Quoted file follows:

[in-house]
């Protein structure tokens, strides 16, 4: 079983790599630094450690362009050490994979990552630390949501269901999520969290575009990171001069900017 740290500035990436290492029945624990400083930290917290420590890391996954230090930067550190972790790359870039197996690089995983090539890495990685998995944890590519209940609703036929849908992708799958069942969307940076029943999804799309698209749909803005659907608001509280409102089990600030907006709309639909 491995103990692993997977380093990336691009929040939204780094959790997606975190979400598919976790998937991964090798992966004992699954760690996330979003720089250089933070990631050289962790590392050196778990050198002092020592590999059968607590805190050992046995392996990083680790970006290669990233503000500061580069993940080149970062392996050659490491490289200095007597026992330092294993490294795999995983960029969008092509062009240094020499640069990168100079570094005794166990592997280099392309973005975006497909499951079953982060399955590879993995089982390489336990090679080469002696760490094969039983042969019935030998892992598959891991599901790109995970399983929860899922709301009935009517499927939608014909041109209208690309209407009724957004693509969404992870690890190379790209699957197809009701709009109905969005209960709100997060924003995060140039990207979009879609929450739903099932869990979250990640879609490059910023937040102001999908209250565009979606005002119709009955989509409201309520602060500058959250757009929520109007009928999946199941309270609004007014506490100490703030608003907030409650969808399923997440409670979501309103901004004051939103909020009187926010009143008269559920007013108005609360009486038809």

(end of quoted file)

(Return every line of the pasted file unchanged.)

[in-house]
């Protein structure tokens, strides 16, 4: 079983790599630094450690362009050490994979990552630390949501269901999520969290575009990171001069900017 740290500035990436290492029945624990400083930290917290420590890391996954230090930067550190972790790359870039197996690089995983090539890495990685998995944890590519209940609703036929849908992708799958069942969307940076029943999804799309698209749909803005659907608001509280409102089990600030907006709309639909 491995103990692993997977380093990336691009929040939204780094959790997606975190979400598919976790998937991964090798992966004992699954760690996330979003720089250089933070990631050289962790590392050196778990050198002092020592590999059968607590805190050992046995392996990083680790970006290669990233503000500061580069993940080149970062392996050659490491490289200095007597026992330092294993490294795999995983960029969008092509062009240094020499640069990168100079570094005794166990592997280099392309973005975006497909499951079953982060399955590879993995089982390489336990090679080469002696760490094969039983042969019935030998892992598959891991599901790109995970399983929860899922709301009935009517499927939608014909041109209208690309209407009724957004693509969404992870690890190379790209699957197809009701709009109905969005209960709100997060924003995060140039990207979009879609929450739903099932869990979250990640879609490059910023937040102001999908209250565009979606005002119709009955989509409201309520602060500058959250757009929520109007009928999946199941309270609004007014506490100490703030608003907030409650969808399923997440409670979501309103901004004051939103909020009187926010009143008269559920007013108005609360009486038809």